Laj?ák did resort to the use of the Bonn Powers in the crisis related to the 2007 Law on the Council of Ministers, which caused a showdown with Milorad Dodik's SNSD.[9] The law, aimed at revising decision-making procedures to make the BiH government less prone to blockages, triggered the resignation of the Bosnian prime minister Nikola Spiric (SNSD) and withdrawal of Bosnian Serbs from state institutions. The OHR then published an "authentic interpretation" of the law, claiming that it did not intend to change the composition of the Council of Ministers.[10] Laj?ák also removed RS police officials deemed complicit in war crimes.[11] Upon instructions of Solana,[12] Laj?ák contented himself of cosmetic changes to bring to an end the police reform saga,[13] leading to the signature of the Stabilisation and Association Agreement between Bosnia and Herzegovina and the EU in June 2008, despite claims that the EU had lost his credibility by lowering the bar which had been set by Paddy Ashdown in 2005. Laj?ák suddenly announced his departure in January 2009,[14] citing "frustrations" with the office ("I don't want to be the rider of a dead horse");[15] he claimed that Bonn powers prevented Bosnia and Herzegovinafrom addressing its own issues.[16] In August 2008, Laj?ák asked BiH Presidency member Zeljko Komsic to "explain" his congratulations to Croatia on the Day of Victory, due to the different vision of operation Oluja in Republika Srpska and Croatia. [17]

Minister of Foreign Affairs

Laj?ák (right) with US Secretary of State Mike Pompeo in February 2019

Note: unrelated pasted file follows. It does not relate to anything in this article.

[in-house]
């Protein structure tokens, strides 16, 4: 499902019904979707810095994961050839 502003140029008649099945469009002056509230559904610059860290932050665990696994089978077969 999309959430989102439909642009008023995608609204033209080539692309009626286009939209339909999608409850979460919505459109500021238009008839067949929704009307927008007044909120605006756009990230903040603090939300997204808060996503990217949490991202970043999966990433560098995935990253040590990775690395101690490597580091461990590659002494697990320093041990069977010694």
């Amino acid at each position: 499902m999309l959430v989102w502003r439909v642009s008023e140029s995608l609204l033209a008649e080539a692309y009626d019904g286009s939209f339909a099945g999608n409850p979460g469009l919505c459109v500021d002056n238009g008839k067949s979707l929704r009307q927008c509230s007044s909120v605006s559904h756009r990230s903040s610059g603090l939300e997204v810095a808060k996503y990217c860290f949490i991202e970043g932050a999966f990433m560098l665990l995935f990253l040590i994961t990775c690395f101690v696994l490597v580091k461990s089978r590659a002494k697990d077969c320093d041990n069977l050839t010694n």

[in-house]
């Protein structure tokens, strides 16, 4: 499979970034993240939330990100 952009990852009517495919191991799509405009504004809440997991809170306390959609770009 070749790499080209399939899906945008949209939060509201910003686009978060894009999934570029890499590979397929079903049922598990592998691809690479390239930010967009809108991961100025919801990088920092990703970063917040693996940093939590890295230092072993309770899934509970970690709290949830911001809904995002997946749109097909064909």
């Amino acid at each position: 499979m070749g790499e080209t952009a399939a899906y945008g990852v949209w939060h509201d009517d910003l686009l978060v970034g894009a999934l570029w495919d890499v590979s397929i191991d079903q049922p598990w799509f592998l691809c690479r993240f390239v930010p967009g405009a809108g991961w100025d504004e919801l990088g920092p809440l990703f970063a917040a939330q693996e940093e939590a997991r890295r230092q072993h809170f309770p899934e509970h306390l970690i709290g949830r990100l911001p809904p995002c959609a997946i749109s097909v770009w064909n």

From 26 January 2009 until July 2010, Laj?ák served as Minister of Foreign Affairs in Robert Fico's First Cabinet.[18]

From December 2010 to April 2012 Laj?ák served as Managing Director for Russia, Eastern Neighbourhood and the Western Balkans in the EU's External Action Service.[19]

In April 2012 Laj?ák was appointed again, as an independent, to the post of foreign minister and deputy prime minister in Robert Fico's Second Cabinet.[20] He visited again Milorad Dodik in Banja Luka in June 2012.[21]

Laj?ák visited Moscow in May 2014, at the height of the Crimea Crisis, and met with the Russian foreign minister Lavrov and deputy prime minister Dmitry Rogozin, whose name Slovak diplomats had previously unsuccessfully tried to erase from the EU sanctions list. Rogozin and Laj?ák were co-chairs of a joint Slovak-Russian cooperation body. [22]

After the 2014 Bosnian general election, Lajcak encouraged Milorad Dodik's SNSD party to enter the government coalition, despite having lost the Presidency seat, claiming that "new authorities must have legitimacy." [23] He visited again Milorad Dodik in Banja Luka in November 2016. [24]

In November 2015 Laj?ák's Slovakia voted against Kosovo's membership in UNESCO.[25]

In November 2016, following revelations by a whistleblower, Transparency International Slovakia accused Laj?ák of dubious procurement contracts during the Slovak EU Council Presidency.[26][27]

During the 2016 Slovak Presidency, the EU Council did not agree on conclusions on EU enlargement; the "conclusions of the Presidency"[28] which were issued instead of the usual Council conclusions were criticised for their wording and dubious legal value.[29]

From May 2016 Laj?ák was one official candidate for the Eastern European Group to succeed to Ban Ki-moon during the 2016 United Nations Secretary-General selection;[30] he received two "discourage" votes from the 5 permanent members of the UN Security Council and was not elected.

Among other isses, Laj?ák in his candidacy for UN Secretary General addressed the issue of sexual exploitation and abuse by UN peacekeepers,[31][32][33]

In 2016 Laj?ák called on the EU to abandon its "ideological" approach to Russia and ease sanctions.[34] In October 2018 he received an honorary PhD from Moscow's MGIMO, where he had graduated in 1987.[35]

Laj?ák also served as President of the UN General Assembly in 2018; he was the first president to make public his personal financial disclosure summary.[36]